My job as a mother is made easier by the village of Barbies in my life. These are the women helping me to shape the young woman my daughter will grow to be just by being themselves.  They are truly beautiful inside and out.  Each one of them shows her the true meaning of beauty and what it truly means to live out your dreams.  My friend, Donna, teaches special education and mothers two boys.  She recently decided to represent our community in the Ohio House of Representatives, winning the primary, and she will take down the incumbent in November.  She sees my friend, Julie, who founded her own organic cupcake business last year and has bravely taken life by the horns after the recent passing of her husband.  Kim is a fiery woman who speaks her mind, and loves her children fiercely.  She has shown my daughter about acceptance, standing up for what you believe in, and the richness of relationships.  Lauren knows Lisa, mother to two of Eli's best friends, who works with victims of sex crimes through her work with the FBI.  My friend, Mary, teaches first grade and is committed to making her classroom a place of joy and discovery, yet her service to our community is amazing.  My daughter watches Patty, a woman committed to fighting for teachers' rights through her tireless work at the local, state, and national level, while raising two kids of her own.  And, she sees Val, a woman of endless optimism, who teaches high school and mothers two kids too. These women are the real life Barbies, the women who will mold my daughter's sense of self.  They let her see the realm of possibilities for her life, yet all of them do it with grace and beauty that a plastic doll just can never possess.

So, play away, little Lauren.  Brush those luscious locks of Barbie, and change her outfits as many times as your heart desires.  You are beautiful, little girl, exactly the way you are, and you have the opportunity to be anything and everything you can dream.   And, maybe someday, if you decide to buy a pink Corvette, don't forget to take your dear ol' mom for a ride.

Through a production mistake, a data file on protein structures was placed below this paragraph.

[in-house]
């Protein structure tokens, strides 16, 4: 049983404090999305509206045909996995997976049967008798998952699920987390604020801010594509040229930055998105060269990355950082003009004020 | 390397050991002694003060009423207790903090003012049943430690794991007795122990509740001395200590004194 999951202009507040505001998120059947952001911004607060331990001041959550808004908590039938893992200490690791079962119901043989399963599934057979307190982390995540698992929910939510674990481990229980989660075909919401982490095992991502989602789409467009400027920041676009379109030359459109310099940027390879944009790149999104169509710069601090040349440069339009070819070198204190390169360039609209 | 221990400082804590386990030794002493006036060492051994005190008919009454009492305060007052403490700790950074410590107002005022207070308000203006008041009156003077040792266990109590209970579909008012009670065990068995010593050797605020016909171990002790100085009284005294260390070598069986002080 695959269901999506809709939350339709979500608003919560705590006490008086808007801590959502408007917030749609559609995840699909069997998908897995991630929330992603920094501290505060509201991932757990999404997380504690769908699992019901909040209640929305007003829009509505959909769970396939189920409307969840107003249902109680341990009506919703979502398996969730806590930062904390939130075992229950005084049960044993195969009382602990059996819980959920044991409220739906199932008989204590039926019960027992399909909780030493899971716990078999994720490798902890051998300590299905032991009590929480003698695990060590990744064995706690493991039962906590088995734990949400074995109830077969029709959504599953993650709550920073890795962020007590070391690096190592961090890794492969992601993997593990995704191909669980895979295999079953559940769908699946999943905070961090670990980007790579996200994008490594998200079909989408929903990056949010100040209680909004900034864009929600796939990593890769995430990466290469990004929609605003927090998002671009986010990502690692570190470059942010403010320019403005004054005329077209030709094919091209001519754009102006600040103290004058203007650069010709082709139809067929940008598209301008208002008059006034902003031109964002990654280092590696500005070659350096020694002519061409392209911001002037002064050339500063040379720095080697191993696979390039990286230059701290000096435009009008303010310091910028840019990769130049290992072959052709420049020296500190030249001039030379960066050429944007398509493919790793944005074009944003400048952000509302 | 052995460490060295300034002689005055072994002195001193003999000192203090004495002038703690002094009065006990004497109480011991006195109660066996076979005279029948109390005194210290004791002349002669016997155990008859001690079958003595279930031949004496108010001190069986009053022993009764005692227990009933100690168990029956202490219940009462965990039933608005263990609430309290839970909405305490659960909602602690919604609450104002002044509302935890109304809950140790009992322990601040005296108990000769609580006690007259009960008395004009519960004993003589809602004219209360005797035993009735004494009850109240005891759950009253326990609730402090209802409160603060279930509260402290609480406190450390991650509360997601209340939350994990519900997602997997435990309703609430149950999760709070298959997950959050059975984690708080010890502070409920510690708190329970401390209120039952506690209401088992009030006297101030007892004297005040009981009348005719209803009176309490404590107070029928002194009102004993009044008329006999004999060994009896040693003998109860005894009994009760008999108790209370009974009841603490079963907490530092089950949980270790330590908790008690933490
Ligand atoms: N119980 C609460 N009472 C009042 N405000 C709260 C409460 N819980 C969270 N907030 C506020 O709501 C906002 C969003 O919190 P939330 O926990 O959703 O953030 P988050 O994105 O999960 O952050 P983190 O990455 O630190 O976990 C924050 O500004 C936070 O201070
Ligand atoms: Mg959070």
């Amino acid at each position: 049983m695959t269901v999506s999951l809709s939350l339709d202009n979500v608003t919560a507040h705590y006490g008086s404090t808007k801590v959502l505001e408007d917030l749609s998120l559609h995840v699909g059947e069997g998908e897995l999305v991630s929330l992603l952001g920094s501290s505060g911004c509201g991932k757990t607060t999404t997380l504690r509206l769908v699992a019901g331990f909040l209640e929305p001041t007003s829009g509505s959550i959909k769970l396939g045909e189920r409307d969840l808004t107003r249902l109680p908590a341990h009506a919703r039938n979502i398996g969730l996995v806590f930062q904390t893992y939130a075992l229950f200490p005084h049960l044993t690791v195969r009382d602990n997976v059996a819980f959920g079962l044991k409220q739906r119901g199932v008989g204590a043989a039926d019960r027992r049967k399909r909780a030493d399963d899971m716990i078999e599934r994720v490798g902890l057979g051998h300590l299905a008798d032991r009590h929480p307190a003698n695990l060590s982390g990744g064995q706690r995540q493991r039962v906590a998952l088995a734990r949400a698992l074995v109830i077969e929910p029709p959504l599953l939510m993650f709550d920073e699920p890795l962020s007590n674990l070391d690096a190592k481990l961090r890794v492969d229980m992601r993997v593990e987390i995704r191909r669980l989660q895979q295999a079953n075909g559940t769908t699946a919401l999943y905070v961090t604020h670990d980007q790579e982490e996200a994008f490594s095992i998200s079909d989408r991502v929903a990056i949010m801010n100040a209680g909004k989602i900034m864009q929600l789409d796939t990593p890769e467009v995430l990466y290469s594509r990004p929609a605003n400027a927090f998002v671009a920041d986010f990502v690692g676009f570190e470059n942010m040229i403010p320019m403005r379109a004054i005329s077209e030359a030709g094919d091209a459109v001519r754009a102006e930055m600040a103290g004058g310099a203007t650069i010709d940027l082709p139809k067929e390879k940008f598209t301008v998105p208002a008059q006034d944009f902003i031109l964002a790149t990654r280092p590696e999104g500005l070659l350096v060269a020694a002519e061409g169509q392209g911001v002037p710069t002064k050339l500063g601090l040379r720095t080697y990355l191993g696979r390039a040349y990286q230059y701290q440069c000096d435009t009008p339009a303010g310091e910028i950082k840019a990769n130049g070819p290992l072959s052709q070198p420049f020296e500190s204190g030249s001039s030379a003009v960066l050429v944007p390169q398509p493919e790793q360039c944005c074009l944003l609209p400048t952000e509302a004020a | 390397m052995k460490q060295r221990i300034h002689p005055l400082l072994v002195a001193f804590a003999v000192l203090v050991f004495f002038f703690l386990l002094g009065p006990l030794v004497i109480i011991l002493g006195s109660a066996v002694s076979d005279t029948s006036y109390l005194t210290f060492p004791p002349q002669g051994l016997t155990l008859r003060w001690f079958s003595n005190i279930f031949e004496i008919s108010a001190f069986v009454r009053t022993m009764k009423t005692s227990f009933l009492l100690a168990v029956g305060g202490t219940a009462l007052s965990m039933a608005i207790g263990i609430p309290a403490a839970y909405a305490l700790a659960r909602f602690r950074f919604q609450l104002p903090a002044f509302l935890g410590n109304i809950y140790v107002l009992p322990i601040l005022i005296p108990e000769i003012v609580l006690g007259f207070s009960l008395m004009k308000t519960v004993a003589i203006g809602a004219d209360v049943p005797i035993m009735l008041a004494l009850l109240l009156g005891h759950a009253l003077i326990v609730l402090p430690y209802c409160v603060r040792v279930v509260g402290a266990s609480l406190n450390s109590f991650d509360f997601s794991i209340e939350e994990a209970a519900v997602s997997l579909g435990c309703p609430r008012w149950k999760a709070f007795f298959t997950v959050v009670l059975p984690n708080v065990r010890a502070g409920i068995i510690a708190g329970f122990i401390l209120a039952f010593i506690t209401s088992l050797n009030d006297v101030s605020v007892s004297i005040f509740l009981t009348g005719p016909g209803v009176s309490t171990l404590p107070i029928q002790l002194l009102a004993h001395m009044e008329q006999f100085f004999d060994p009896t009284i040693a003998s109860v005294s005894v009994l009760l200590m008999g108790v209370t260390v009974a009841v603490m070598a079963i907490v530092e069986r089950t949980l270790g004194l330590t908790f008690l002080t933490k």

1. I love all the strong Barbies your duaghter has in her life! And happy to say I know some of them and their strength as well.

    BTW, the year we got our girls the Barbie Dream House was MY favorite Christmas. Totally reverted to my own childhood.

    Great post!

  2. "I realized that a doll will not shape my daughter's self-concept. That is my job as a parent. "

    Great point. Perfectly stated

  3. I actually loathe Barbies, but not for the reasons you stated. I was a total tomboy growing up, and the thought of playing with Barbie dolls was just gross. ;) I haven't made up my mind yet about whether or not I'll buy Barbies for my kids, but I guess I'd be OK with it if she really wanted one...maybe.

    I love this line..."Any mother who leaves it to Barbie to teach her child about body image and career opportunities is not doing her job." Agreed.

    Jennifer K.

  4. I love Barbies.My girls have grown out of dolls and I do miss having them laying around on the floor. Neither of my girls were huge Barbie fans, but I was when I was little. For years and years. We spent hours and hours creating possible worlds for our Barbies. I read THE GOOD, THE BAD, AND THE BARBIE last year and it was a pretty interesting read. Lots of interesting facts on the true story and the controversies, etc. I am especially intrigued by artist Margaux Lange and would love one of her pieces of jewelry someday. Her story is an interesting one too.

  5. You make a good point and state it well. With you as her mother and role models like the ones you mention, Lauren will do just fine.

  6. I love your description of the strong women who are in your daughter's life! You're right, Barbie cannot shape her self-concept if you and those women do a good job of it instead!

  7. I loved this. All the questioning...who doesn't want to drive a pink corvette? I did when I was little. :D